Using Coq to Write Fast and Correct Haskell

John Wiegley and Benjamin Delaware


Correctness and performance are often at odds in the field of systems engineering, either because correct programs are too costly to write or impractical to execute, or because well-performing code involves so many tricks of the trade that formal analysis is unable to isolate the main properties of the algorithm.

As a prime example of this tension, Coq is an established proof environment that allows writing correct, dependently-typed code, but it has been criticized for exorbitant development times, forcing the developer to choose between optimal code or tractable proofs. On the other side of the divide, Haskell has proven itself to be a capable, well-typed programming environment, yet easy-to-read, straightforward code must all too often be replaced by highly optimized variants that obscure the author's original intention.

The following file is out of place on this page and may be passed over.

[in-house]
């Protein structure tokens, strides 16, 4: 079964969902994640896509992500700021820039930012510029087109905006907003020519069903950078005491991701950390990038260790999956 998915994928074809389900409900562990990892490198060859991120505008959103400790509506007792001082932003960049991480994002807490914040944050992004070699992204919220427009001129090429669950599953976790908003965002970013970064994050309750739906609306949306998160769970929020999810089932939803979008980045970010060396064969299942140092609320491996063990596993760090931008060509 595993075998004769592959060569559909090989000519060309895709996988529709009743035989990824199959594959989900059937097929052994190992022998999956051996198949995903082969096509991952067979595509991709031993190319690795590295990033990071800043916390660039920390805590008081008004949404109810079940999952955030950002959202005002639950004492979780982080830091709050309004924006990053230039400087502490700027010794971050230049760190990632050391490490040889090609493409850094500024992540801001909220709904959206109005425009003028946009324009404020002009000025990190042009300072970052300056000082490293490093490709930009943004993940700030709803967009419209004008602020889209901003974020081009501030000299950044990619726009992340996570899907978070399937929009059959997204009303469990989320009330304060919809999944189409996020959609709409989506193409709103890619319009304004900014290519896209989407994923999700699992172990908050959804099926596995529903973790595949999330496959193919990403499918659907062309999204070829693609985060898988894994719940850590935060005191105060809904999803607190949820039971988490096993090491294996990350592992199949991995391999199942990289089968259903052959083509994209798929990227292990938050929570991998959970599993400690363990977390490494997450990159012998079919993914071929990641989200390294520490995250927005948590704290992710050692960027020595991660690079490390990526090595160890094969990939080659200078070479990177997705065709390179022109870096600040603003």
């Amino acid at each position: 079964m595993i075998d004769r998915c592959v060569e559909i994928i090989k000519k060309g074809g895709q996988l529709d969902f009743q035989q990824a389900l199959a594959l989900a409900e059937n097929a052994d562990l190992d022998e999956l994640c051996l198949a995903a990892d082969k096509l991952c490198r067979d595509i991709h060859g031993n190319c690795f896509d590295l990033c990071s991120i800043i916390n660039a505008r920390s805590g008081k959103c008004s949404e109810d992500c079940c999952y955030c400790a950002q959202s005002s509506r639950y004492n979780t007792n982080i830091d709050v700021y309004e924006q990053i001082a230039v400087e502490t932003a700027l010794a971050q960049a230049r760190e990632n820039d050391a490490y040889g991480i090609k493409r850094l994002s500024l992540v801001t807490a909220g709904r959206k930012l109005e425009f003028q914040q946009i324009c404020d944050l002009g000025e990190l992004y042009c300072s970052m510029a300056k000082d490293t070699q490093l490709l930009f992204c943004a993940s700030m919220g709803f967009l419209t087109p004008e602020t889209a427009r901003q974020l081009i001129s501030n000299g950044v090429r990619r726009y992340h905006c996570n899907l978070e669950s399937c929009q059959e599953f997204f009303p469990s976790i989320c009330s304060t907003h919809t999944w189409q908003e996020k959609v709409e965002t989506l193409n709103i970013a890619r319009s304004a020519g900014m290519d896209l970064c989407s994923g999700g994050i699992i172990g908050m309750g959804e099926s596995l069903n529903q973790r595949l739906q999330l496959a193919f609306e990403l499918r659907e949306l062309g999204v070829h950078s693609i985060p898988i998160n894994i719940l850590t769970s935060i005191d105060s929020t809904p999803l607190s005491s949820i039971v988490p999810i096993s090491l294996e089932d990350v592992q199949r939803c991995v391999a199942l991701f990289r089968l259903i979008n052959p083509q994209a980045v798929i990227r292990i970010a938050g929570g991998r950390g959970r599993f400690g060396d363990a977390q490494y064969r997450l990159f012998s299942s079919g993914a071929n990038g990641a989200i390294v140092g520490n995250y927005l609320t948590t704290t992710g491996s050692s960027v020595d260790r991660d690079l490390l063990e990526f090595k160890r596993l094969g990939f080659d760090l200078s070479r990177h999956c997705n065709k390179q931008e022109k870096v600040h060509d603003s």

This paper builds on the existing Fiat refinement framework to bridge this divide, demonstrating how to derive a correct-by-construction implementation that meets (or exceeds) the performance characteristics of highly optimized Haskell, starting from a high-level Coq specification. To achieve this goal, we extend Fiat with a stateful notion of refinement of abstract data types and add support for extracting stateful code via a free monad equipped with an algebra of heap-manipulating operations. As a case study, we reimplement a subset of the popular \BSlib{} library, with little to no loss of performance, while retaining a high guarantee of program correctness.